Kings Cross is an area of North London just above the City. The area was originally a small village known as Battle Bridge: there was an ancient bridge here across the River Fleet, where supposedly Queen Boadicea of the Iceni fought the Roman legions. According to legend, she is buried beneath the platforms of Kings Cross railway station, which river, bridge and all were demolished to make way for. The station was designed by Lewis Cubitt and built in 1851-2: the train shed is typical beautiful nineteenth-century engineering, the front is of plain yellow brick with a square Italianate clock tower. The area was named for a 60ft column with a statue of King George IV on top, erected in 1836 opposite where the station is now at what became known as the Kings Cross. The name stuck, despite the fact that the monument was unpopular and got pulled down six years later.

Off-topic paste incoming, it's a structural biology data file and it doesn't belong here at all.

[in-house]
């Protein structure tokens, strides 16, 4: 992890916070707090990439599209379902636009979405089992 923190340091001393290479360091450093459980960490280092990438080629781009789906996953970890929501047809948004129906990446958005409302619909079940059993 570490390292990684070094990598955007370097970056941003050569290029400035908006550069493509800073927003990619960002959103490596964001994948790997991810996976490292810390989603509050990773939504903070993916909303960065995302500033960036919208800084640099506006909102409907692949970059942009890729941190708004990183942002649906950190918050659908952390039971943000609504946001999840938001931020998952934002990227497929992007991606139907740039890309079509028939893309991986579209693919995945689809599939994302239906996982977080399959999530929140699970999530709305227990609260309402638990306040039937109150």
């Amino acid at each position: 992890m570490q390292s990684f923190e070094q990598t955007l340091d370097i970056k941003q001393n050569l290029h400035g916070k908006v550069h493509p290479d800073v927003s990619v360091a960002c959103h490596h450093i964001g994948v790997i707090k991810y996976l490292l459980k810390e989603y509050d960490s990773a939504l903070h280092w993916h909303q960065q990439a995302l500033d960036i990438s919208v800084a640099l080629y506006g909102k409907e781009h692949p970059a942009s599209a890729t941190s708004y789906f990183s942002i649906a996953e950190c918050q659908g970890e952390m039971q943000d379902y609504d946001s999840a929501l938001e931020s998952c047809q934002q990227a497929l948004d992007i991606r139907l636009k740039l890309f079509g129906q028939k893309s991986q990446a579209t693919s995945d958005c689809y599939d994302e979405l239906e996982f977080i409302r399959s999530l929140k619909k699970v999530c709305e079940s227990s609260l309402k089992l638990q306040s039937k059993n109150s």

Like many areas of London the housing in the area was once elegant, but as wealthy people moved out of the city it declined into crumbling slums. Kings Cross is still fairly shabby and until recently was a notorious red-light area. It shares a tube station with St Pancras station, a few hundred yards away.